Wednesday, October 24, 2007

Runaway Capitalism

Sample Post

It was this tradition of colonial genocide that prepared the ground for the greatest western crime of all the industrial extermination of 6m Jews whom the Nazis looked upon as an inferior, nonwestern and semitic intrusion in the Aryan West. " - Dalrymple

Editorial Comment

I used to think that the American Civilization is resting on a three legged stool. After reading Dalrymple, the penny has dropped that it is actually a four legged stool. The legs of this stool are the four pillars of this civlizations and they are as follows:


The arrogance reflects itself in the racism that is still on display with the treatment of the blacks. It could be argued that arrogance is a by product of power, which it is, but it is also a by product of secularism. Perhaps it would be better, after all to call this a three legged stool. How ever Secularism is also a by product of Capitalism.

Taken individually we have much to learn from Democracy and Capitalism. Put all four in the mix and you may be asking for trouble. If America was a vehicle, Capitalism would be the wheel that it turned on. All the other wheels followed where ever Capitalism took it.
The problem is when the vehicle is going downhill, capitalism will take it down faster if there was no balancing by Democracy. Democracy would be unable to apply the breaks if arrogance had already eaten away its lining.

The situation we have today is what I call run away Capitalism, what Naomi Klien calls dDsaster Capitalism and what Robert Reich calls Super Capitalism. Reich asks the obvious question, "Why has capitalism become so triumphant and democracy so enfeebled? Are these two trends connected? What, if anything, can be done to strengthen democracy?"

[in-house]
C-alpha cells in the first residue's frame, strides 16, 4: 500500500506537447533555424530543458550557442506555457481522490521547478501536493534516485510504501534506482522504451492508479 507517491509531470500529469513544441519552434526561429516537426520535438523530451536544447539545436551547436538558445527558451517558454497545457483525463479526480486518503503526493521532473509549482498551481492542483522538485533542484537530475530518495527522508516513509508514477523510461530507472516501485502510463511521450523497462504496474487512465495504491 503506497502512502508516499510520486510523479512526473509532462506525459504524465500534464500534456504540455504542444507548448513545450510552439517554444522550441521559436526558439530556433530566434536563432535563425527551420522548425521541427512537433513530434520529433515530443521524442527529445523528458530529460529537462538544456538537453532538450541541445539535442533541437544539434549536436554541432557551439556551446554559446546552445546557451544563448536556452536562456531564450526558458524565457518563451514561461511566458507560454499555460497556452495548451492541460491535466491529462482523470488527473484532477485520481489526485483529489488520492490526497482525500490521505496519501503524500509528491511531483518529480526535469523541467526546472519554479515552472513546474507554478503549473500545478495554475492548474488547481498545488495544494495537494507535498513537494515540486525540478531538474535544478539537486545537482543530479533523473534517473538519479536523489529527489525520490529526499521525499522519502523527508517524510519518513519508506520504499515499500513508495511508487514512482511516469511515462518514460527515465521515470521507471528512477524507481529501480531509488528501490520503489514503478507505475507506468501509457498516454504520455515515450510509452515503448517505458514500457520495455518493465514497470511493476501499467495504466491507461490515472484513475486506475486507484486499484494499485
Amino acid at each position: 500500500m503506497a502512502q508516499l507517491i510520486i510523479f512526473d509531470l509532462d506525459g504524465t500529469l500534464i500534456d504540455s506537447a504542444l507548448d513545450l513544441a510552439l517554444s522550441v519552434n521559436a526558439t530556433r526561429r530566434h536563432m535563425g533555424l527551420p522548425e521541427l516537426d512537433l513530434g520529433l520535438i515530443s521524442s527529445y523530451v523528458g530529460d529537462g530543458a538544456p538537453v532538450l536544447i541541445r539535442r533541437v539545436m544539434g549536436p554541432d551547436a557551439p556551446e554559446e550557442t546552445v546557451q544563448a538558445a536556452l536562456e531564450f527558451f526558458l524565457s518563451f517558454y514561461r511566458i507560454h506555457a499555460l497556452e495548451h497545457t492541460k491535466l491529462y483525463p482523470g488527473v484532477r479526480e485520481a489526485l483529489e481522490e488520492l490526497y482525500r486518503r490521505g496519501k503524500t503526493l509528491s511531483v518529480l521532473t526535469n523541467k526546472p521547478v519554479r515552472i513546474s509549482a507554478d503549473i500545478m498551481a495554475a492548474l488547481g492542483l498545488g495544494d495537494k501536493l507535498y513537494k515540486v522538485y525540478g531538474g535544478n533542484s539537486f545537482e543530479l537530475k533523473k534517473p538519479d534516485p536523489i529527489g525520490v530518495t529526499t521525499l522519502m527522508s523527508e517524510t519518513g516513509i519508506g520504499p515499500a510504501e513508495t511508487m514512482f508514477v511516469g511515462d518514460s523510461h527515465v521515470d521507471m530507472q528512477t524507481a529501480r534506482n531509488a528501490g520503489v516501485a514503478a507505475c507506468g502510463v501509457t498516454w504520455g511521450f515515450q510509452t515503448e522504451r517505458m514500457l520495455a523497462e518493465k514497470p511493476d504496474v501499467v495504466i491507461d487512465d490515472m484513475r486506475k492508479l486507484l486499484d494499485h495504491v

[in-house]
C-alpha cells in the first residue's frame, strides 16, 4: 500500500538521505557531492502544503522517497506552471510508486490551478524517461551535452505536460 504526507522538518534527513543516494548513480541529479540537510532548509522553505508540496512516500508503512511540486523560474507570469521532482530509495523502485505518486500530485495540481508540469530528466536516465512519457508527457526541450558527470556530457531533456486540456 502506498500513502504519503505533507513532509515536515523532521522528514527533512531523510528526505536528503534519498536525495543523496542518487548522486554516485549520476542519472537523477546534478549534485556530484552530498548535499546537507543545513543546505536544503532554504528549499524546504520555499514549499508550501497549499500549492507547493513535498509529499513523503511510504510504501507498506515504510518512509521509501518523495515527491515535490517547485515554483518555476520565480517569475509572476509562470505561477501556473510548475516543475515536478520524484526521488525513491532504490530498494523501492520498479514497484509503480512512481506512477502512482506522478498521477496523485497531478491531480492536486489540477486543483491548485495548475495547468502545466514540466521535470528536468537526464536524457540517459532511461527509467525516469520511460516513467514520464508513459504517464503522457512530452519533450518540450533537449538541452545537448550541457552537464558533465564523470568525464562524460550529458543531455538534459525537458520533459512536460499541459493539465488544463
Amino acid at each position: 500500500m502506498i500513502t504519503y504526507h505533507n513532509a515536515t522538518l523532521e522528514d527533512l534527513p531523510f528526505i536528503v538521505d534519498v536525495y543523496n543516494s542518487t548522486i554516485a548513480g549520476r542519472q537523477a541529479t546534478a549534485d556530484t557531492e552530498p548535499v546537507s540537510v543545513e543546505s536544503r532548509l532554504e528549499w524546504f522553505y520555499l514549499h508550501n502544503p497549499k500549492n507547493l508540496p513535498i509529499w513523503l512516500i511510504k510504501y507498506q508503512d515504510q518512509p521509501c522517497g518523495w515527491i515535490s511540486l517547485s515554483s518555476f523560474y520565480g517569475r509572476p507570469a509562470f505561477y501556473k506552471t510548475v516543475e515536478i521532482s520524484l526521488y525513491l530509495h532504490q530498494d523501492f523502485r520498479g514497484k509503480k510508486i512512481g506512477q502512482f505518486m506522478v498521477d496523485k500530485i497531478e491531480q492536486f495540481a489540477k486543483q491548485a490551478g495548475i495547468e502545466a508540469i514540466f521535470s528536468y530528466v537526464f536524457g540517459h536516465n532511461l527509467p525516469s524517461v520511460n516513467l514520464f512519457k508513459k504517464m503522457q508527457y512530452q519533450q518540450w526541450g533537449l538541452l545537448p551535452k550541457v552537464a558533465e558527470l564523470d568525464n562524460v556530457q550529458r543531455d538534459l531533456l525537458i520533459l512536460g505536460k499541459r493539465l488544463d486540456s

"Supercapitalism" is his term for heightened competition, innovation and global integration. He pays tribute to its awesome productivity, calling it a triumph for consumers and investors. But as "citizens seeking the common good", he argues, Americans have fared less well. Dominant firms have retreated; unions have withered; regulators have been emasculated; economic insecurity reigns. Worse, money and market forces have spilled into politics, corrupting it. "Thus did supercapitalism replace democratic capitalism."

Naomi Klien in her book Disaster Capitalism says "the central myth of our time that democracy and capitalism go hand in hand is known to be a lie by the very people who are advancing it, and they will admit it on the record."

Runaway Capitalism has become the tail that wags the dog. It has proved that greed is a powerful motivator when it comes to hard work and productivity. It has also shown that greed has no scruples. In fact a person or Corporation with scruples is not greedy enough. To the Capitalist greed is a virtue to aspire to.

The quality of greed is that it is all consuming. The true Capitalist like an alchoholic becomes the slave of Capitalism. Eventually Capitalism and not the Capitalist dictates how to live your life. Capitalism becomes a religion, as it has in America and influences all aspects of life. The role of Democracy and Secularism is then to serve the interests of Capitalism. Money dictates who will be elected President or represent the people. The rich sit in Congress and serve the interests of Corporations and Lobbiests and of course Capitalism. War becomes a business and quality of life the highest American ideal.

With the demise of Communism, America should have become the leader of the world but it did not. Capitalism did not train it to be a leader. Capitalism is best at exploiting and that is what the worlds sole super power did. As a Seculat state, it looked out for it's own interest rather than those of Humanity. It refused to sign any treaty which would have asked it to help out with Global Warming. It refused to be bound by International law. It ignored the UN when ever it could and formed a minority Coalition of the Willing. It lost an opportunity when the world looked up to it, which may never be given to any other nation.